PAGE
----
• Participation, interaction and cooperation with partners, including women’s organizations

A4: Mandate interpretation and execution:

  • How the main CIMIC activities are selected and prioritized
  • Execution of selected and prioritized CIMIC activities
  • Adaption to local developments

Working towards the full integration of gender perspective within NATO extends to the planning, execution and evaluation phases of NATO-led operations. All of these phases must be based on initial and regular analysis of social groups with a gender perspective.

The following concepts shall be considered in the implementation of United Nations Security Council Resolution (UNSCR) 1325 and the integration of gender perspective:

  1. In the framework of the comprehensive approach, make sure that risks and security for the entire population will be addressed and handled.
  2. Establish and maintain liaisons with the local population, non-governmental organizations (NGOs), and international organizations (lOs) at strategic, operational and tactical levels, using the appropriate civil-military co-ordination mechanisms.
  3. Ensure that education and training, including pre-deployment training, is conducted for all personnel in NATO-led operations.
  4. Encourage national programs to incorporate NATO pre-deployment gender training objectives into their internal system and training programs to ensure interoperability in exercises and operations.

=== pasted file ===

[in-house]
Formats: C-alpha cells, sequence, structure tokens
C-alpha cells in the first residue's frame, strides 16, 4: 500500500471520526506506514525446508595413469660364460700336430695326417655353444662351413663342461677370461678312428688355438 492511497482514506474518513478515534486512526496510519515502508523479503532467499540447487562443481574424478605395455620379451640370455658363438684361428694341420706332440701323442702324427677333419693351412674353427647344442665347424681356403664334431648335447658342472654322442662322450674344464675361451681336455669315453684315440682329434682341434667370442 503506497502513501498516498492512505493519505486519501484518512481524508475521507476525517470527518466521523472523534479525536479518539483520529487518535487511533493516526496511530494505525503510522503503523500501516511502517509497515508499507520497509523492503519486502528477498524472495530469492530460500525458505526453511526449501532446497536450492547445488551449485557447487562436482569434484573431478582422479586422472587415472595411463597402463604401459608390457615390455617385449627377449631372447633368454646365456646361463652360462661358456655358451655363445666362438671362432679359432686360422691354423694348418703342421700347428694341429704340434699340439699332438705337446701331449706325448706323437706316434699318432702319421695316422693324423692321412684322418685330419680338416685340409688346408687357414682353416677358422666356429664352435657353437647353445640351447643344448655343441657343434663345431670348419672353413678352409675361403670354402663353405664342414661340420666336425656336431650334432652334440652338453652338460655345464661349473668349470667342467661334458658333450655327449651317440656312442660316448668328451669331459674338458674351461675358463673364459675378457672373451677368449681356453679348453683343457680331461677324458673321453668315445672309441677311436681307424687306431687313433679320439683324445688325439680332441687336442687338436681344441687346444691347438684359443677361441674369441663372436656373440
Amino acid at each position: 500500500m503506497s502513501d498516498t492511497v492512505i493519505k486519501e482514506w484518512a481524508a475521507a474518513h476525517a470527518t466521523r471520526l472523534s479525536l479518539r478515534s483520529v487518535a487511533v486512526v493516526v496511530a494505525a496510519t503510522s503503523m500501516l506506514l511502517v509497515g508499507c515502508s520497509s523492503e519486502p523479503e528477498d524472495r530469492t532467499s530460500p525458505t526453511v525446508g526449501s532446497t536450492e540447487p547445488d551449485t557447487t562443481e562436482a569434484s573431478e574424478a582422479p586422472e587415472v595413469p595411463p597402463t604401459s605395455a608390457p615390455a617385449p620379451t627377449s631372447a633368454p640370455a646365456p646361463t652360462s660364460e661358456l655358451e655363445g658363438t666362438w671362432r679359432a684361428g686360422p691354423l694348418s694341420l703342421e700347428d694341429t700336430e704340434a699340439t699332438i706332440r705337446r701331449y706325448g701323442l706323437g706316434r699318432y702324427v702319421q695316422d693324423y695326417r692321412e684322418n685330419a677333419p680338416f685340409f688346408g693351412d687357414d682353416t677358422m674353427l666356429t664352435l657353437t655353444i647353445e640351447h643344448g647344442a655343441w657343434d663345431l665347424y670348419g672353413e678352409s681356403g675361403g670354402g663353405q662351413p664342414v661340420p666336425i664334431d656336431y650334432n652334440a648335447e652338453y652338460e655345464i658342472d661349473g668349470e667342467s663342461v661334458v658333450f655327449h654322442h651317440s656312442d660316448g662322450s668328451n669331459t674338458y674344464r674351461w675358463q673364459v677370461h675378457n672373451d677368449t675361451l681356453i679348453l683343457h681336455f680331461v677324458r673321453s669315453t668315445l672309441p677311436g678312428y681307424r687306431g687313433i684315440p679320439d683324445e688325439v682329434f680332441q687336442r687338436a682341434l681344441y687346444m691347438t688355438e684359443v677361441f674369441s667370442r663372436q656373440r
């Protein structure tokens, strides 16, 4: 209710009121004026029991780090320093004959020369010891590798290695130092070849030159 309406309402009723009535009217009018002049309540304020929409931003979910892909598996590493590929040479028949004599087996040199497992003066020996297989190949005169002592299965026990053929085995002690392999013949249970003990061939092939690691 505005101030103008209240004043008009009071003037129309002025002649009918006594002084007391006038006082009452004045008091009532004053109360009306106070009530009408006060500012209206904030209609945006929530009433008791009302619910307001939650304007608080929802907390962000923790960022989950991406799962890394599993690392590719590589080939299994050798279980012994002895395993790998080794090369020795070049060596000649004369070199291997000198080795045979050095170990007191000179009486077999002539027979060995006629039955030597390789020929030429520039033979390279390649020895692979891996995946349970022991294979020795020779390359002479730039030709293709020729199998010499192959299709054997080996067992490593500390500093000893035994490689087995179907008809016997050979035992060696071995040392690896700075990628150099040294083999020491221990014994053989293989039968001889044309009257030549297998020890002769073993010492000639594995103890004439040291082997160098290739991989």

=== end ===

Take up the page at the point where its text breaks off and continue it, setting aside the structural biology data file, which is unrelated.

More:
5. Encourage NATO nations and partners to share best practices and support each other’s efforts in national implementation of UNSCR 1325.
  6. Provide effective reporting and information sharing mechanisms between NATO and civilian organizations at the international level, as well as at local levels within the comprehensive approach framework.
  7. Ensure effective reporting and monitoring mechanisms regarding UNSCR 1325 and related resolutions.
  8. Establish concepts, procedures and mechanisms to address and respond to sexual violence in conflict as well as human security in general.
  9. For given operations, analyses measures available to protect against gender-based violence, particularly rape and other forms of sexual abuse and violence in situations of armed conflict.
  10. Ensure adherence to NATO Standards of Behavior and United Nations' zero tolerance on sexual exploitation and abuse (SEA) where applicable.